It has a weak determiner so it has to have a strong adjective.
Whenever you have a noun phrase, you generally have a determiner at the front, then a chain of adjectives, and finally a noun at the end. "The big bad wolf" has a determiner "the" two adjectives, and a noun. Determiners in English include words like the, a, one, two, some, many, etc.
In German, a determiner is strong if it has endings like der does. It is weak if it doesn't have an ending. It's also weak if it isn't there at all. (Typically with plurals.)
A strong adjective takes pretty much the same endings as der does. A weak adjective only takes -e or -en, depending on the number, case, and gender.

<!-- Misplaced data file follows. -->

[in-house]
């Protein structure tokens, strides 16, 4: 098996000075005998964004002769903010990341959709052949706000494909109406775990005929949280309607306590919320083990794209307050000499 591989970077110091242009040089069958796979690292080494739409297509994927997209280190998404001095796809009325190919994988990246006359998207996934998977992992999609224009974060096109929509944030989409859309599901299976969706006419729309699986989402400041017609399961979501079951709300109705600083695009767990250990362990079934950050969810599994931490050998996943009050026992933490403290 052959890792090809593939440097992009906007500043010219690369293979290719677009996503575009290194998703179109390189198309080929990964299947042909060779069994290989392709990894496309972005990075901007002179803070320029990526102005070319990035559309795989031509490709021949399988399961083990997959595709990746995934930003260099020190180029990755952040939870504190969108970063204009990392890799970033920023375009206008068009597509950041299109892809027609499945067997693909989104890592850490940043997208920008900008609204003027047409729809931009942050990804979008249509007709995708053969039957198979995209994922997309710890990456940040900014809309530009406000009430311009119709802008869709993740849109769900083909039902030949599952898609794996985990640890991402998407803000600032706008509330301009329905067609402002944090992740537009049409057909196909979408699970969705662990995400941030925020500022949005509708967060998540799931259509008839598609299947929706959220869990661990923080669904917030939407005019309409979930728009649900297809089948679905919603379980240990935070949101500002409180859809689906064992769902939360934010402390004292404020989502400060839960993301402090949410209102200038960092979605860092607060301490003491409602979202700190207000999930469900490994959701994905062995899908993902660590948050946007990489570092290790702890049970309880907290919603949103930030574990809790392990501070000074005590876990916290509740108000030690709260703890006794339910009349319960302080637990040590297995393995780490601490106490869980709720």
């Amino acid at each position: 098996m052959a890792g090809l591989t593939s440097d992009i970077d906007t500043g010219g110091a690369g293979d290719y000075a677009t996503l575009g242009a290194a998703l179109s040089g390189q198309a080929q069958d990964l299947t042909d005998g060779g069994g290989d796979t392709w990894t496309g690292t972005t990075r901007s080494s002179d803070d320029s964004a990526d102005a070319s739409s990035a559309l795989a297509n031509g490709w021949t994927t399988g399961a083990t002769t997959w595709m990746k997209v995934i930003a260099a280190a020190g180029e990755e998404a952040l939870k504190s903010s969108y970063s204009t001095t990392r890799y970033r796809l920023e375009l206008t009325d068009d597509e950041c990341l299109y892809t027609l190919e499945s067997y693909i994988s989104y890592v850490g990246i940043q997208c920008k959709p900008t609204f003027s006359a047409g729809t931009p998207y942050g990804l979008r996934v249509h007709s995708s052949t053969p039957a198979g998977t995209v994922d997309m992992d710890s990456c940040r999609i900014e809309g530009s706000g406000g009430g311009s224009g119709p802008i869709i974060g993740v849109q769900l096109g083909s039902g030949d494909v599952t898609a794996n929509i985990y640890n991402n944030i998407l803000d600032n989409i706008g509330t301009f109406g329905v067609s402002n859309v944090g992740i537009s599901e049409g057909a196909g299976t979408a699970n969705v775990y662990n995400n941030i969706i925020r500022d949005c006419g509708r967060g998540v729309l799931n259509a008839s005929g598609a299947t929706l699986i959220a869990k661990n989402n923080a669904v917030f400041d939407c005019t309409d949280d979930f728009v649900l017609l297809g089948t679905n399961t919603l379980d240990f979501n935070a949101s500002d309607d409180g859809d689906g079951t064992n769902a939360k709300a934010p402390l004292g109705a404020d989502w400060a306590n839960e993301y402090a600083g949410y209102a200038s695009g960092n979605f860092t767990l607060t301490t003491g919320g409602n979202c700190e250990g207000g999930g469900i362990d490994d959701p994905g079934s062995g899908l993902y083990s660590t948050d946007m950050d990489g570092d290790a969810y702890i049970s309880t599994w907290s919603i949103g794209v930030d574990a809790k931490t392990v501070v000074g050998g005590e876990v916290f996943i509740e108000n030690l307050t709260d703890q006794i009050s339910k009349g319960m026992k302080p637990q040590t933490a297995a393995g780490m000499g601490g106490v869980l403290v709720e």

I have a system to memorize the different case endings, if you want to look at it. Everyone seems to have their own take on the best way to learn them, but this is what works for me.
You have another useful link for the ending of adjective
This is not a phonetic thing but a morphosyntatic matter. http://en.wiktionary.org/wiki/gro%C3%9F#Declension
"großes" is used for neuter words that are the direct object of the sentence, and have an indefinite article. These pages may help with adjective endings:
This is very useful site in helping your understanding of the use of Alle and how it differs to Jedes. Hope it helps :-)
"das große Fenster" but "ein großes Fenster" https://en.wiktionary.org/wiki/gro%C3%9F#Declension